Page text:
Support the Café

Search our Site

Breadcrumbs on the Path by Terence Aditon

Breadcrumbs on the Path by Terence Aditon

‘Rejoice always, pray without ceasing,  give thanks in all circumstances; for this is the will of God in Christ Jesus for you.’ (1Thess 5:16-18)

 

How often do I start a prayer during the day, only to be distracted after a few words! I try to give thanks, to praise, to ask healing for myself and my friends – only to be distracted after one thought, or a few prayerful words.

How unworthy of me, I think, that I am so easily distracted from a simple prayer. God is left with the crumbs of my intention, while the quotidian, the everyday, fills my mind.

We should be ashamed to give only the crumbs of ourselves to God, just as we should be ashamed of the crumbs we give in donating to the poor, the abused, human and animal, all about us. Does God see my shame?

A thought has come to me, perhaps simply to ease my soul, but again, what does God not know about our thoughts and intentions?

The thought has persisted: when we are doing research, or trying to find the true nature of someone who demands our time and trust, we look for clues to the answers, we say we follow the path of the breadcrumbs.

And now my prayer is, Oh God, please find me, follow my small patches of prayer like a trail of breadcrumbs through my day. At day’s end, even though thoughts and images fill our minds, we try to say a full prayer, Our Father, Glory Be to the Father, the Son, the Holy Spirit, we say the prayers we learned as children. Even then, it takes determination, so often, to concentrate on one prayer without the distractions of the day, of the world, invading the tiny space we try to make for holy time.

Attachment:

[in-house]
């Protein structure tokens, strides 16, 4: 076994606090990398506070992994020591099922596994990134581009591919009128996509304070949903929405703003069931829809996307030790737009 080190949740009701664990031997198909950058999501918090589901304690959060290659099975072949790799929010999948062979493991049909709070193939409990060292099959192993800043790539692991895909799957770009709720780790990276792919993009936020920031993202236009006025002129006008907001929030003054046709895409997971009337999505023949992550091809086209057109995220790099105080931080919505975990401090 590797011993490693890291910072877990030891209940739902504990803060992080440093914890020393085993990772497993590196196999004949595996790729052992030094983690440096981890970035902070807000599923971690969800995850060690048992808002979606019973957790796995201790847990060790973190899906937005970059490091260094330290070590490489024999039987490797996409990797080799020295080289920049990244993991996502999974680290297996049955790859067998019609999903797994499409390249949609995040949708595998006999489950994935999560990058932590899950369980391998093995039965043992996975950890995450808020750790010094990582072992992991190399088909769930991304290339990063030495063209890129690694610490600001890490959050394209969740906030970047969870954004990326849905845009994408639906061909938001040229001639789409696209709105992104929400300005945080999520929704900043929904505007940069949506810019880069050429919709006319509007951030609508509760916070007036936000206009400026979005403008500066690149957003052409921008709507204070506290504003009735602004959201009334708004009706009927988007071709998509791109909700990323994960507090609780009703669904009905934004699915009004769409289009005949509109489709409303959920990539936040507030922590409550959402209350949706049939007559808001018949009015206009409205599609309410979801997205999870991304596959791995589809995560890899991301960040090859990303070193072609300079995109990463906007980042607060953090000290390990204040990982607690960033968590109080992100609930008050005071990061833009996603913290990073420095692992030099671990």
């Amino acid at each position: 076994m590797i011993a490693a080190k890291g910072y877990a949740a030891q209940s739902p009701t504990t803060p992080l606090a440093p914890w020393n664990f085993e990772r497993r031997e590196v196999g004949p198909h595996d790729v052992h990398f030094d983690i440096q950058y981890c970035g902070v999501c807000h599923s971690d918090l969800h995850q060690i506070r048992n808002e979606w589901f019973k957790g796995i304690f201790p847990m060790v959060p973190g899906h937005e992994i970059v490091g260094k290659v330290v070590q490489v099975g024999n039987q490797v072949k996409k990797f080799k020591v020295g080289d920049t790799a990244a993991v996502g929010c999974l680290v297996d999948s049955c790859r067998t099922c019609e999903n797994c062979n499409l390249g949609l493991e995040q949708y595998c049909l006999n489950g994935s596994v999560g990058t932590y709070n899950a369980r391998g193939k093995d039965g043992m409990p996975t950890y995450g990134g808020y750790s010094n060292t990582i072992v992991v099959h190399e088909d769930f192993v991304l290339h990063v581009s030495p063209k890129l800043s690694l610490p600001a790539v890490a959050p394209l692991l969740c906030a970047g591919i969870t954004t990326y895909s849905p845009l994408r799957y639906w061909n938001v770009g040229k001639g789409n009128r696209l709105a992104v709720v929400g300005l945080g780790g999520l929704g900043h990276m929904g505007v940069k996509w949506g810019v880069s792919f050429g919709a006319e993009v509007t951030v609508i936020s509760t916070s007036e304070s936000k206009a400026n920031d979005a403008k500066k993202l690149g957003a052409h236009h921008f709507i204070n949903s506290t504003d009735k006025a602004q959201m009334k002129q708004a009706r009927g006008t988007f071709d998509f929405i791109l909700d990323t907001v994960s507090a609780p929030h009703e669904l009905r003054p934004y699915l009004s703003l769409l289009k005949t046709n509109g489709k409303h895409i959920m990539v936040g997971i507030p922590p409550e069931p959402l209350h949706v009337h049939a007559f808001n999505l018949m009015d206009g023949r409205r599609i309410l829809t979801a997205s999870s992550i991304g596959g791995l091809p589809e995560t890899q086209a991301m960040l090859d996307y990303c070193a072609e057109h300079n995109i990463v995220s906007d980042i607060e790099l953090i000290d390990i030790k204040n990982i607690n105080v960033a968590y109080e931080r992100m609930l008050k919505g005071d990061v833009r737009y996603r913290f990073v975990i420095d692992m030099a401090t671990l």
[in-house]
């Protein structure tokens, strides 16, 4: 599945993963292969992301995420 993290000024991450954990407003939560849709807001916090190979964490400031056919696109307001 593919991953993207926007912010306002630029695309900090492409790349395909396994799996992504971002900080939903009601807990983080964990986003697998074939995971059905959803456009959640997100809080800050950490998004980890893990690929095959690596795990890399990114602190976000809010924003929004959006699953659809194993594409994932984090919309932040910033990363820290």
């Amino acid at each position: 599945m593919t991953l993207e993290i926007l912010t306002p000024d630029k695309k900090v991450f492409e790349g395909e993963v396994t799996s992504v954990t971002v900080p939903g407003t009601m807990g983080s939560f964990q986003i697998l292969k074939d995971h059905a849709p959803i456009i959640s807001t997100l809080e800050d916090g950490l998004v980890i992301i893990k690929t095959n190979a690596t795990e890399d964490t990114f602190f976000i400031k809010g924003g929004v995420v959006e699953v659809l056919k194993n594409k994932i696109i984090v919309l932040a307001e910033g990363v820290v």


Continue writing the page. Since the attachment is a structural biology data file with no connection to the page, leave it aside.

Be with me, Lord, for if You go away, all is lost. Please, accept these crumbs of devotion, knowing my heart intends more, but how easy to give way to the distractions. My soul is found after a trail of broken patches, the breadcrumbs that I most humbly offer, to find my way to You. Amen.

 

Poet and writer Terence Alfred Aditon is a frequent contributor to the Magazine.

Facebooktwitterpinterestlinkedinmail

Café Comments?

Our comment policy requires that you use your real first and last names and provide an email address (your email will not be published). Comments that use non-PG rated language, include personal attacks, that are not provable as fact or that we deem in any way to be counter to our mission of fostering respectful dialogue will not be posted.

1 Comment
Newest
Oldest Most Voted
Inline Feedbacks
View all comments
Barbarbara

Thank you for this beautiful and simple reflection.
[In future comments please provide your first and last names. Thank you – eds.]

Facebooktwitterrss
Support the Café
Past Posts

The Episcopal Café seeks to be an independent voice, reporting and reflecting on the Episcopal Church and the Anglican tradition.  The Café is not a platform of advocacy, but it does aim to tell the story of the church from the perspective of Progressive Christianity.  Our collective sympathy, as the Café, lies with the project of widening the circle of inclusion within the church and empowering all the baptized for the role to which they have been called as followers of Christ.

The opinions expressed at the Café are those of individual contributors, and, unless otherwise noted, should not be interpreted as official statements of a parish, diocese or other organization. The art and articles that appear here remain the property of their creators.

All Content  © 2017 Episcopal Café